Long before suburban malaise, there was provincial melancholy, and Therese Desqueyroux had a severe case. Played by Audrey Tautou, the title character of the 1920s-set French film “Thérèse” clearly is miserable. But director Claude Miller has a harder time showing that she deserves pity, much less a moviegoer’s precious minutes, in this beautifully filmed but lumbering adaptation of François Mauriac’s 1927 novel.
The film opens in 1922 as Thérèse and her friend Anne while away a summer day in a remote forested area of France. The pine trees that surround the girls belong to two families — Anne’s and Thérèse’s — and a marriage between the latter and her friend’s brother, Bernard (Gilles Lellouche), would be advantageous for all parties.
Six years later Thérèse and Bernard marry, but before the union Thérèse seems troubled. The daughter of a radical, Therese has her own ideas, and she seems to hope that marriage will silence the voices in her head that protest the status quo.
But rather than assimilate, Thérèse’s discontent only grows more acute after she marries, especially when she hears about the relationship between Anne (played as an adult by Anaïs Demoustier) and a mysterious man. The pairing is particularly passionate given that Anne’s parents veto the match. The woman’s ardor becomes something of an obsession for Thérèse, even though it only serves to remind her of her marriage.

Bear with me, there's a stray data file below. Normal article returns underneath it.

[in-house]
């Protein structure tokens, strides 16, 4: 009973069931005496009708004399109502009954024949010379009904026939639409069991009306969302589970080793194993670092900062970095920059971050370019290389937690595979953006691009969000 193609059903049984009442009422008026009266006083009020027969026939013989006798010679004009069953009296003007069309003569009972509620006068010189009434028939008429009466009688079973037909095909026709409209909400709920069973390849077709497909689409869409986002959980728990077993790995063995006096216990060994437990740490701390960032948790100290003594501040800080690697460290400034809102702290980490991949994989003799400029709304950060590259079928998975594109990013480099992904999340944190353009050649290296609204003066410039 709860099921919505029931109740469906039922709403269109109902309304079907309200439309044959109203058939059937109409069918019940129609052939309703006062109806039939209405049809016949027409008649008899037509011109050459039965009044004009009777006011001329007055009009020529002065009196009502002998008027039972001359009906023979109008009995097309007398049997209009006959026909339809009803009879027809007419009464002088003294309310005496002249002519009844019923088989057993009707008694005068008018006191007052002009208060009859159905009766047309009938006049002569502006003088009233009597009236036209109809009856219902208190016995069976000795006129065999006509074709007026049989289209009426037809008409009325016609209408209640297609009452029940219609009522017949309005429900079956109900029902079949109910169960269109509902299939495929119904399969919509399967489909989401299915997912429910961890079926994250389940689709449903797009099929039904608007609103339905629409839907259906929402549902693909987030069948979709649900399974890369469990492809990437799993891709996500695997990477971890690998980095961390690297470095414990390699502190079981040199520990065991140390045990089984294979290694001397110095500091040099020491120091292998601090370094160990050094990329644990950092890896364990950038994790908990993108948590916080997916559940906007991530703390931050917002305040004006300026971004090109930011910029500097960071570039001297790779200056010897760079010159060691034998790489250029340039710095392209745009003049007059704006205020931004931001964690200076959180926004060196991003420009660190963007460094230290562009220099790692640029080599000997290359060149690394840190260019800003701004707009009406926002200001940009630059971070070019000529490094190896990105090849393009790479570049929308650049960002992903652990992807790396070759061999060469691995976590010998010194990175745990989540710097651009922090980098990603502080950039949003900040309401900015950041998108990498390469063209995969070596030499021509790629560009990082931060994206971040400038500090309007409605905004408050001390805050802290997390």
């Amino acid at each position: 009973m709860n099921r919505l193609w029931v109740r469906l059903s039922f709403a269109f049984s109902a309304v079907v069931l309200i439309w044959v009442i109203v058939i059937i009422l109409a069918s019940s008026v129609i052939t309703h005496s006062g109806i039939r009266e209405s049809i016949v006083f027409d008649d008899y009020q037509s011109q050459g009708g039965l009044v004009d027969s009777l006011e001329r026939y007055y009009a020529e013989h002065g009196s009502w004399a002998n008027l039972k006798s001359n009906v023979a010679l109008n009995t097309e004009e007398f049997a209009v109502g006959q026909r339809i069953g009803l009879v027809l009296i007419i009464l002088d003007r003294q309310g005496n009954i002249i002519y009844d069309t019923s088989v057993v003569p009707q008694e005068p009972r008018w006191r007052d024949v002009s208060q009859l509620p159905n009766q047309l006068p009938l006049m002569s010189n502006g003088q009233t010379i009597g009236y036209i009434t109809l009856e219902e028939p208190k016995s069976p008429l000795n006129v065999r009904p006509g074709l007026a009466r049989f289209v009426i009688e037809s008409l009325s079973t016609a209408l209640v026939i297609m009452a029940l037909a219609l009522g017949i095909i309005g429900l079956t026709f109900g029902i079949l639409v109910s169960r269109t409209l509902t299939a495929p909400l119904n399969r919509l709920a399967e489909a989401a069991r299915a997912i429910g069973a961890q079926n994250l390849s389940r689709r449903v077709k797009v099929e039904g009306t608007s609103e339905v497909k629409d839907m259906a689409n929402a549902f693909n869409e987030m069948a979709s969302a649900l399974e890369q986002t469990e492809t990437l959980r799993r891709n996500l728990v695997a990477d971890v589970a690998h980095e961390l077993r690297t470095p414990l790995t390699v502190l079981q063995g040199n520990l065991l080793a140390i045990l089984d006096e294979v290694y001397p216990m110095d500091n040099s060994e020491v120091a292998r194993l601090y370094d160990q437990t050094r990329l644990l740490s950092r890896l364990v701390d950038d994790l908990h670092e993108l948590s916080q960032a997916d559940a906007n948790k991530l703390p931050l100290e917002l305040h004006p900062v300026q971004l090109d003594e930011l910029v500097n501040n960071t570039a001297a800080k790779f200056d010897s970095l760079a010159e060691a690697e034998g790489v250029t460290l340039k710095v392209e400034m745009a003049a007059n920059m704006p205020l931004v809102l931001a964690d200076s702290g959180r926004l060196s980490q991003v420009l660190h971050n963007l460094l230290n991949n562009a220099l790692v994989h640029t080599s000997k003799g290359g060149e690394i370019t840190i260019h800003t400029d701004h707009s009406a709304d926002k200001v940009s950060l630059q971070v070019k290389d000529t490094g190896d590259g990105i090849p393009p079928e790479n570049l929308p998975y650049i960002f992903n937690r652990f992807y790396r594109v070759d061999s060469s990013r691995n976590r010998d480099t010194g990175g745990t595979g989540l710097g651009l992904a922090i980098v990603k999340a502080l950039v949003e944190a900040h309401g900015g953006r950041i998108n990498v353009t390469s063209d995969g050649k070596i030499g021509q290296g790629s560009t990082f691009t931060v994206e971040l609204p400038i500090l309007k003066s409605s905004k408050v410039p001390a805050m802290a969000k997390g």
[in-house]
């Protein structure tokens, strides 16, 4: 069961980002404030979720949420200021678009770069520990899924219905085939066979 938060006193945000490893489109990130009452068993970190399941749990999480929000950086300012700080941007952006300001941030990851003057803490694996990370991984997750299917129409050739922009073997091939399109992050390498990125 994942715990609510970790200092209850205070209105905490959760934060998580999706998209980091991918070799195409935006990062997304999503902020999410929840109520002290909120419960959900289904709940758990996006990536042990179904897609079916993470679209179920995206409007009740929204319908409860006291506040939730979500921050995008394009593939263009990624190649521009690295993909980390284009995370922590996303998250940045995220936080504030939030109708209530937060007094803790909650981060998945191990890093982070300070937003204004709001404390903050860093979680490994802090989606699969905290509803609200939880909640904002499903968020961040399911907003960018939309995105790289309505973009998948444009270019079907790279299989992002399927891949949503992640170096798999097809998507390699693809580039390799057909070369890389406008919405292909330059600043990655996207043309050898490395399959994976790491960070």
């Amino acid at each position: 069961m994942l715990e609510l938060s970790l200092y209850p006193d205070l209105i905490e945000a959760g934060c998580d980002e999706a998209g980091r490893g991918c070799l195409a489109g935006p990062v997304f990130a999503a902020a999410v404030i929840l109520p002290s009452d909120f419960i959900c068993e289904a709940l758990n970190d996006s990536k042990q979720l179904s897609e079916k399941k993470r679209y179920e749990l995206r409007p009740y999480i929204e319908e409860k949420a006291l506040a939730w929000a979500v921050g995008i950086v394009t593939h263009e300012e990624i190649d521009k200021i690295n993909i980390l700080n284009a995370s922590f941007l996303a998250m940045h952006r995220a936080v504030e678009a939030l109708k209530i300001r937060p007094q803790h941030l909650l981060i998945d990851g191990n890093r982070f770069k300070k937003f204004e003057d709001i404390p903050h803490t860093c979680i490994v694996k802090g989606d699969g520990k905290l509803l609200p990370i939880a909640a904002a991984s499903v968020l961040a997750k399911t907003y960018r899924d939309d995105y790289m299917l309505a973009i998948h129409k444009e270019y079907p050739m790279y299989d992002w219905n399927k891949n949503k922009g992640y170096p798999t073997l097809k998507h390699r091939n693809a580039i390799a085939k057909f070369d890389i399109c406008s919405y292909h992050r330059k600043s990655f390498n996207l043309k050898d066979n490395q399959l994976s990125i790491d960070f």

Therese ends up at odds with the entire Desqueyroux clan, and in a moment of desolation, she makes a fateful decision she hopes might save her.
For the most part, “Thérèse” is a joyless tale, and the normally incandescent Tautou deserves praise for her ability to dull her radiance. The number of times she smiles in the film likely falls short of double digits. She is depressed, and she seemed so from the start. It’s hard to lament her circumstances when her tedious marriage may not in fact be to blame.
This is a film that weighs heavily, and yet it’s not
an emotional undertaking. With the exception of one heartbreaking and well-acted scene towards the end of the movie, the atmosphere is oppressive and the characters act as if their personalities have been shot with novocaine.
All that being said, the movie is lovely to look at. Memorable images look like real-life replicas of paintings, including a shot of a red-sailed boat floating along blue water and angles that capture the rustic allure of tall trees.
The magnificent nature that surrounds Therese becomes her prison. It’s an interesting paradox, but not necessarily an especially satisfying experience.